It sometimes happens that regularly employed applicants who are eligible for financial sponsorship may prefer to self-fund, because they do not want to be beholden to their organization but instead be free to pursue other options. Even time sponsored can create an obligation on the applicant’s part. If that’s not desired, EMBA programs (such as Columbia University’s) that offer a Saturday- or weekend-only option may be appealing.
Differentiating and distinguishing yourself: Essays are key
After determining your schools of interest and your qualifications for those schools comes the biggest challenge: differentiating and distinguishing yourself. You must show your uniqueness and value as an applicant in a way that is relevant to the EMBA program. Essentially, you’re giving the adcom the reason to select you out of other highly qualified, accomplished peers in similar industry, functional, and demographic groups.
While some differentiating factors might be apparent from your resume, e.g., if you work in an industry or function that is relatively underrepresented, the essays are where you can most vividly portray your distinctiveness.
There are three key avenues for differentiating yourself:
- Distinctive factual points
These are the unique facts of your experience, such as industry niche, pertinent experience like managing through a global merger, special challenges like dealing with heavily regulated industries, or an unusual organizational structure.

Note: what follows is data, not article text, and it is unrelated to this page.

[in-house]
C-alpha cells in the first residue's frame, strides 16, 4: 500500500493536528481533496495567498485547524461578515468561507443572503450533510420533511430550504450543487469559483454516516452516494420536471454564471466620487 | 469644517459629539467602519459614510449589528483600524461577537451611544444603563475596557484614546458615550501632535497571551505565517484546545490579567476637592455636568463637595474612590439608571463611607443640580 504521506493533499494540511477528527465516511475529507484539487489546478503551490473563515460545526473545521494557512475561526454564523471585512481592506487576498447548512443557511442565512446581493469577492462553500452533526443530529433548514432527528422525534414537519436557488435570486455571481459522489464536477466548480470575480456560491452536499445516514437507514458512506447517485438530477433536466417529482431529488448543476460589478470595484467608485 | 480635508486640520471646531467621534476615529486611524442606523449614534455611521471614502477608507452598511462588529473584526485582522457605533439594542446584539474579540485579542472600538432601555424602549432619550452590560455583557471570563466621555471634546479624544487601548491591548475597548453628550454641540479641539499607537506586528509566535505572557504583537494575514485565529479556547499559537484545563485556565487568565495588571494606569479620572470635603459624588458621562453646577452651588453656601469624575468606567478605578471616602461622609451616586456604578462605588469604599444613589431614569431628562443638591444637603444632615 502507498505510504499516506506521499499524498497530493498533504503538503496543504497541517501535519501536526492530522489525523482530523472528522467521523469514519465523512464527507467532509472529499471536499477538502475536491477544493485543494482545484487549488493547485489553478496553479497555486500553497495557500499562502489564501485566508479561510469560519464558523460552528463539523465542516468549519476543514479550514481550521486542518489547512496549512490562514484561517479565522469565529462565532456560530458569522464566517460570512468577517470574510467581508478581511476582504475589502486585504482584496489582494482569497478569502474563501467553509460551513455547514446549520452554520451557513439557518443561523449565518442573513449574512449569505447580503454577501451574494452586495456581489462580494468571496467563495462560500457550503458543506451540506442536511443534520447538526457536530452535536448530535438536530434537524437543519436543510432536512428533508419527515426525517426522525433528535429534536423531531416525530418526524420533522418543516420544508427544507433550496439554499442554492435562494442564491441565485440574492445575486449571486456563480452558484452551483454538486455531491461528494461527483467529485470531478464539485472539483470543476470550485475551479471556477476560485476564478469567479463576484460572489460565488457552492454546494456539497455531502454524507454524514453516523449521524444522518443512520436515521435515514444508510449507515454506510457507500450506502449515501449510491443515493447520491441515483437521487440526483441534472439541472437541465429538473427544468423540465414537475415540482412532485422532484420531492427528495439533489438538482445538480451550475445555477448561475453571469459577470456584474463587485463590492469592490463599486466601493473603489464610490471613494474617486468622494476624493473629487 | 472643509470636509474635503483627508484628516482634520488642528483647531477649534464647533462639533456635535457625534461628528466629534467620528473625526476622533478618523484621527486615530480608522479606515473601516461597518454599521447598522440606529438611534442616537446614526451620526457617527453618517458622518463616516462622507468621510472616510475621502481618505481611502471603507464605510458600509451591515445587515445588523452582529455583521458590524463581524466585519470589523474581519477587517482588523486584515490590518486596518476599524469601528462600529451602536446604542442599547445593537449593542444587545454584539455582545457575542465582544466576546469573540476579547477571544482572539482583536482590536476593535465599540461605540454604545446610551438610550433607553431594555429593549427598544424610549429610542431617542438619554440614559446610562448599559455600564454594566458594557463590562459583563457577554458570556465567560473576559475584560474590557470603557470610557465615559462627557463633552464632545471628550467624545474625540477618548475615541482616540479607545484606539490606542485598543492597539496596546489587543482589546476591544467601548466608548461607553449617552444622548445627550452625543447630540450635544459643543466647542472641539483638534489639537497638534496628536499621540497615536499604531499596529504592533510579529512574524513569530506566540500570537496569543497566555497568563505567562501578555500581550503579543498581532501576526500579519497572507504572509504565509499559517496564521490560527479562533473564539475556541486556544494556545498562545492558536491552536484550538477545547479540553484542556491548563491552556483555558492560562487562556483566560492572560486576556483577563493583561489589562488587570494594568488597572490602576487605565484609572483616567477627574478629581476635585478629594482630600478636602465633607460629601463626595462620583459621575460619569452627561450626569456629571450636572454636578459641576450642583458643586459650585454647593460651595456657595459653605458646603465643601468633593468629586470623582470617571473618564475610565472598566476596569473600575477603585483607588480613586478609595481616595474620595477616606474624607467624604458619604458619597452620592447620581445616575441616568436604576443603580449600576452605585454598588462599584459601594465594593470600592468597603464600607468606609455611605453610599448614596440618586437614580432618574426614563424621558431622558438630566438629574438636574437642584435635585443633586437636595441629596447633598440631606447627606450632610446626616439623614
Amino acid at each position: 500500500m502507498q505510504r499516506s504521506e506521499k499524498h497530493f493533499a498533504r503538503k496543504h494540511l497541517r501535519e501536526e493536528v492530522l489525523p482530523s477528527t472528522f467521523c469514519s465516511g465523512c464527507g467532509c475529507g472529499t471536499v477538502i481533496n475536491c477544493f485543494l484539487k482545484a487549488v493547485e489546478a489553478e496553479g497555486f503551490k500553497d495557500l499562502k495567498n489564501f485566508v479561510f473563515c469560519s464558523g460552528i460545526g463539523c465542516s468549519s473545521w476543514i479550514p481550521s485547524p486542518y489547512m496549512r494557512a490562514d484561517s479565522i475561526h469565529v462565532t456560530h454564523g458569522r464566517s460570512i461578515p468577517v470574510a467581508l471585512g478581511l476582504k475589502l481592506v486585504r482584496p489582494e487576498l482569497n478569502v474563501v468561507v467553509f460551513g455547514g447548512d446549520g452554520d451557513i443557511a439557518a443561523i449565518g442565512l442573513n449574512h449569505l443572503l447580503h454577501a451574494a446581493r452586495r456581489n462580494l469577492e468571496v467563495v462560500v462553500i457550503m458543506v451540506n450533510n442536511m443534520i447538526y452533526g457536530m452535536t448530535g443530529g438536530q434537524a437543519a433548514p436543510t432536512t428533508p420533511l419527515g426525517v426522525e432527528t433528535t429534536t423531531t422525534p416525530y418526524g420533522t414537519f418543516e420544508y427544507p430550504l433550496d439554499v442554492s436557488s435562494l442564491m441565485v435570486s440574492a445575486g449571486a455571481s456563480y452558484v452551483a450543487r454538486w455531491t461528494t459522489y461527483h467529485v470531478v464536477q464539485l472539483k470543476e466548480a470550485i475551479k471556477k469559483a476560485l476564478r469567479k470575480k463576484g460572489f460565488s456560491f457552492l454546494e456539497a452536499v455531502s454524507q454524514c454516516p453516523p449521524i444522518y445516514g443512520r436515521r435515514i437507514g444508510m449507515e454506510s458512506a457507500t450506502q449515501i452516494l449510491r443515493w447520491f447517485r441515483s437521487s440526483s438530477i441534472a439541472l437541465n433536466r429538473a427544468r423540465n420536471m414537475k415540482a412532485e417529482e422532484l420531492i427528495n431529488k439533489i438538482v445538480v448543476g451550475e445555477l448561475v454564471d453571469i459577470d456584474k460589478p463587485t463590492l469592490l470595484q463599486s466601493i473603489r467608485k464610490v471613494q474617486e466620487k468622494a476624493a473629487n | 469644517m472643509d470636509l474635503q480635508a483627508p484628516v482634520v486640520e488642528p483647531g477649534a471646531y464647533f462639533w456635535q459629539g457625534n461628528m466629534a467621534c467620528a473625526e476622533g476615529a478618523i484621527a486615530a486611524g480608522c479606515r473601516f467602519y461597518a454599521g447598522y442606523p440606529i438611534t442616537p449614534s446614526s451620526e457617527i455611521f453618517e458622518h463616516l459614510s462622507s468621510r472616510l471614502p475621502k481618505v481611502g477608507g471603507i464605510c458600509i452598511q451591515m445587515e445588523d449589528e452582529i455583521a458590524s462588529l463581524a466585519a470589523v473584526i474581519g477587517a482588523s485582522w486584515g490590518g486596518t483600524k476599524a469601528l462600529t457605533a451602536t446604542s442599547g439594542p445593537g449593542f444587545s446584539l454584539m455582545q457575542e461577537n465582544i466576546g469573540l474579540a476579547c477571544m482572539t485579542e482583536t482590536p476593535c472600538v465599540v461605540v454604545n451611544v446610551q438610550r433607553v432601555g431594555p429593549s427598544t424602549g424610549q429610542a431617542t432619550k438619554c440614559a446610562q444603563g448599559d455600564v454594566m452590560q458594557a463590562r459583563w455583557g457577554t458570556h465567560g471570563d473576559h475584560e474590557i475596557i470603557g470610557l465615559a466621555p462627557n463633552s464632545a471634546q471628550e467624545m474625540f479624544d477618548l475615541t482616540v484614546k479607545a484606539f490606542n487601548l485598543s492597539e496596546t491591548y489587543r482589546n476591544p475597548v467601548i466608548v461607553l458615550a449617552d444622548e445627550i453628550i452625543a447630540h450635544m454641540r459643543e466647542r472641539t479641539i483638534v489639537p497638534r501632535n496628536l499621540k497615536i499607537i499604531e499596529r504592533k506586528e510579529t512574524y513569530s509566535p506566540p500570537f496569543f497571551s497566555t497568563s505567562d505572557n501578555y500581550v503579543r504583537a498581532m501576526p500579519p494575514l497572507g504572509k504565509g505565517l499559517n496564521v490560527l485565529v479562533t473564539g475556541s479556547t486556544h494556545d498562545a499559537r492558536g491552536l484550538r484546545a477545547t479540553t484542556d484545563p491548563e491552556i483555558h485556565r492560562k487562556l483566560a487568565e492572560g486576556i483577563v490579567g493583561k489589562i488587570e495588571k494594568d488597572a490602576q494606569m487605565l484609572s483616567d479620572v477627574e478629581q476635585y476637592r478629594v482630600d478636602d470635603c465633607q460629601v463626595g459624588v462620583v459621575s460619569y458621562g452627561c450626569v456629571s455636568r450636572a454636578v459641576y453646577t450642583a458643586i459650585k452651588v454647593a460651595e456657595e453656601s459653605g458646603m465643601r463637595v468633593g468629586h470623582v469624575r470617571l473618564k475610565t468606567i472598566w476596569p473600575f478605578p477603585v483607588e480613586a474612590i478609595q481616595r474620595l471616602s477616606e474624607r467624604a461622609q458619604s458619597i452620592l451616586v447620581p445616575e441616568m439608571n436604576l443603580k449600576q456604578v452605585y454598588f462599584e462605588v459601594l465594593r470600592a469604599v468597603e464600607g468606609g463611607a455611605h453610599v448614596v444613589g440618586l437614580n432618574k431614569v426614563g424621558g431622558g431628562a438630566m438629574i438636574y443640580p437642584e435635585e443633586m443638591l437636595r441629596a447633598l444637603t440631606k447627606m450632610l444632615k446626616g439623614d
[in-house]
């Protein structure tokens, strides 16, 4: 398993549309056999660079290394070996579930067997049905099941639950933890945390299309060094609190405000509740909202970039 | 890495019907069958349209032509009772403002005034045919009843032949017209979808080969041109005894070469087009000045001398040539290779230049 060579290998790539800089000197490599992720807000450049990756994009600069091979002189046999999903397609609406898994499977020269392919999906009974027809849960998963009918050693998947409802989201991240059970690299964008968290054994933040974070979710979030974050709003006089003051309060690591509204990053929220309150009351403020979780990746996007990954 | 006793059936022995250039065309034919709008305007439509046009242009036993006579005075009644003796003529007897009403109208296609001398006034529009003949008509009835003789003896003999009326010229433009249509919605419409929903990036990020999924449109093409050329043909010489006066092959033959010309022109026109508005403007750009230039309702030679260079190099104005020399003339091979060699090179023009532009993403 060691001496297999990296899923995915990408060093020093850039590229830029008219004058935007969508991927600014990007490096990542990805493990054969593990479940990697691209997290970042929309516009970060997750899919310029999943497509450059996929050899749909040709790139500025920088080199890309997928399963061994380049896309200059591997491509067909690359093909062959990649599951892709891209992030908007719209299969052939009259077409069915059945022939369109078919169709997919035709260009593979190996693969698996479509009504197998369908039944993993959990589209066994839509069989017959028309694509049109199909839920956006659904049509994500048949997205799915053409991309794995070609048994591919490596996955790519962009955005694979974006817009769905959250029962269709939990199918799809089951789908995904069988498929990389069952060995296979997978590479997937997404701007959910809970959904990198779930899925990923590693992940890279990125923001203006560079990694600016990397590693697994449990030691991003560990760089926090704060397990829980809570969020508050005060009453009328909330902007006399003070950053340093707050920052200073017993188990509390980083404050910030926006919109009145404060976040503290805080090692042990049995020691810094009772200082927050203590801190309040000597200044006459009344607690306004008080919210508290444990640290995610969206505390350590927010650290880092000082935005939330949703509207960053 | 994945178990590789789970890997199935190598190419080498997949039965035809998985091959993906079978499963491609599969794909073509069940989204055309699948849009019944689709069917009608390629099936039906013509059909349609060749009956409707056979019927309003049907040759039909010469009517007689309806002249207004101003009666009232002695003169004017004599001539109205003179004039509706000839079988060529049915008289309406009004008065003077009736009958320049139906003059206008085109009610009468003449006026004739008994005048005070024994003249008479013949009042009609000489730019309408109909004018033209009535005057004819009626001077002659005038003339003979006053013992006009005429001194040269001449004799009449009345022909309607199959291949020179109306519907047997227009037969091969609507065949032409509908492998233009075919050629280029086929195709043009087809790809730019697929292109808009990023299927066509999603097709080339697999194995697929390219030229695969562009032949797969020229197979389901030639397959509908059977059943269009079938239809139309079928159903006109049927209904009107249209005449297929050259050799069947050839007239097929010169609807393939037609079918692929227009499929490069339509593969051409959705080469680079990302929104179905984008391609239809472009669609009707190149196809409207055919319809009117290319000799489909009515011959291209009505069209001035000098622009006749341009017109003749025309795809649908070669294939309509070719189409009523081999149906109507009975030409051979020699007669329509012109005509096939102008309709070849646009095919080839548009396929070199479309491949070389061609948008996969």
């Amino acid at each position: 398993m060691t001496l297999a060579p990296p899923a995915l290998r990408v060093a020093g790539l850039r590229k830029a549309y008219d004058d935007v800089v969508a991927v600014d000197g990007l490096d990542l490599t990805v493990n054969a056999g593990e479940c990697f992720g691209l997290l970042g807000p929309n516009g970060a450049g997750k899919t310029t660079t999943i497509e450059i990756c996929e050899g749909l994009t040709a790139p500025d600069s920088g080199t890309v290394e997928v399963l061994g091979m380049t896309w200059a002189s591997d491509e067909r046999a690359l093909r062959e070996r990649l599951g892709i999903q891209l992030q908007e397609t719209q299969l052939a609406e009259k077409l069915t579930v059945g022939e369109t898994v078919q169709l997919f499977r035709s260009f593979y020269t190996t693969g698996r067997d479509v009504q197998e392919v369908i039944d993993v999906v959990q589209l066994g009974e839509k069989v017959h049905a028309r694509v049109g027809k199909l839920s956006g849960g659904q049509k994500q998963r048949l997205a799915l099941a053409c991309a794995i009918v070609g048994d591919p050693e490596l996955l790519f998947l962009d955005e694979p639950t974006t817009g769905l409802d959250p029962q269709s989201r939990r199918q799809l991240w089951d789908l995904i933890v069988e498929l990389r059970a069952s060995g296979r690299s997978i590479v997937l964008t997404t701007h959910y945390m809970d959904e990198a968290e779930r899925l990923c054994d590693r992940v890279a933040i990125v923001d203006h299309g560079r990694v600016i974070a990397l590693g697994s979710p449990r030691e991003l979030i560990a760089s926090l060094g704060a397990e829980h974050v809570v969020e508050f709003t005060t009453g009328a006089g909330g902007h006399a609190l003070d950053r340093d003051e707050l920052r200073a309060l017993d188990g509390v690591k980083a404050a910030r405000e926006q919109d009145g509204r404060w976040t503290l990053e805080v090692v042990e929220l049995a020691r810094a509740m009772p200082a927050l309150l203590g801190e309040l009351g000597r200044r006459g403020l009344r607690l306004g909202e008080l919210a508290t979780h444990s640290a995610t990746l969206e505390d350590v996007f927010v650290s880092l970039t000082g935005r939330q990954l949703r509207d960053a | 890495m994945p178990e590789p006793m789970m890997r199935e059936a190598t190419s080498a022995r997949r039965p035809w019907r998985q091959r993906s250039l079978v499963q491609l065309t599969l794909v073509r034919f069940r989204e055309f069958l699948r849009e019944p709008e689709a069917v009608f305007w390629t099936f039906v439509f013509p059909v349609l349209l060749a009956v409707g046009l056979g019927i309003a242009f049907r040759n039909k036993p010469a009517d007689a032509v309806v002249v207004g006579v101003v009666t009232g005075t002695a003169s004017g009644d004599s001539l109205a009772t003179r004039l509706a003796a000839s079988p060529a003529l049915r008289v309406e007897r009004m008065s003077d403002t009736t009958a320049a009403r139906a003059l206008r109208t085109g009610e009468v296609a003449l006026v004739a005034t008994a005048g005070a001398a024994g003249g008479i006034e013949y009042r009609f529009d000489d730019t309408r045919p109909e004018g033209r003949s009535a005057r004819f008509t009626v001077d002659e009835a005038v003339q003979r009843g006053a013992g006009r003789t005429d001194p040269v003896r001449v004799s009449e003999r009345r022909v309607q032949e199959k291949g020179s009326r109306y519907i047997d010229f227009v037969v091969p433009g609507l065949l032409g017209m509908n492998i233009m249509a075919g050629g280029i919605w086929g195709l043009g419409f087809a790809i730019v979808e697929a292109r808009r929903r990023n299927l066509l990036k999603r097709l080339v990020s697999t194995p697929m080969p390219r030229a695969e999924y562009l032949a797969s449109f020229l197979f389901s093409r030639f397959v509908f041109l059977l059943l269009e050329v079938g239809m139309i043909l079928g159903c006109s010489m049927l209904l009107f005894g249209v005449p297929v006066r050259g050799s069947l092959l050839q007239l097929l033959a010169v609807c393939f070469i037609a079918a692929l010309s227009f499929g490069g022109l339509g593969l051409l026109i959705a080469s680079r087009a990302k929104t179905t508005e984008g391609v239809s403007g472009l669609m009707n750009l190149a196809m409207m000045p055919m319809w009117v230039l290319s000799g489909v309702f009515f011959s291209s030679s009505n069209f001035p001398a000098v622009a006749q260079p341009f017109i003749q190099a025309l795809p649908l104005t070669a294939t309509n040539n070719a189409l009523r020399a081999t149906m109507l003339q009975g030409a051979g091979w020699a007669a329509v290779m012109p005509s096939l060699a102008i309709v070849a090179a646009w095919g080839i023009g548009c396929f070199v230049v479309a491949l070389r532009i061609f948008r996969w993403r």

How do you determine whether an aspect of your experience is a differentiating factor? Dig past the topsoil. For example, it’s likely in any top EMBA program that a good percentage of students will come from the consulting industry, and so it may not seem like much of a differentiator. But going deeper into your consulting experience for the specifics – e.g., you consult on IT strategy for the defense sector – you’ll find details that are differentiating.
To get the most mileage out of a differentiating factor, don’t just state the fact in your essays, but also provide illustrative detail and anecdote to truly show how it is special, different and relevant (let the reader really see it).
- Your individual perspective
Individual perspective is inherently differentiating. In most essays you will reflect on your experiences to some extent. When doing so, don’t just highlight the facts and accomplishments – but also identify the key learning, growth, and/or insight you gained from each change or important event (without relying on buzz-words); and clarify your decision process when taking career steps. This individual view is naturally unique, even if the experience you are describing may seem commonplace. Do keep such perspective relevant; for maximum impact, it should align with your decision making vis-à-vis your career path and/or goals.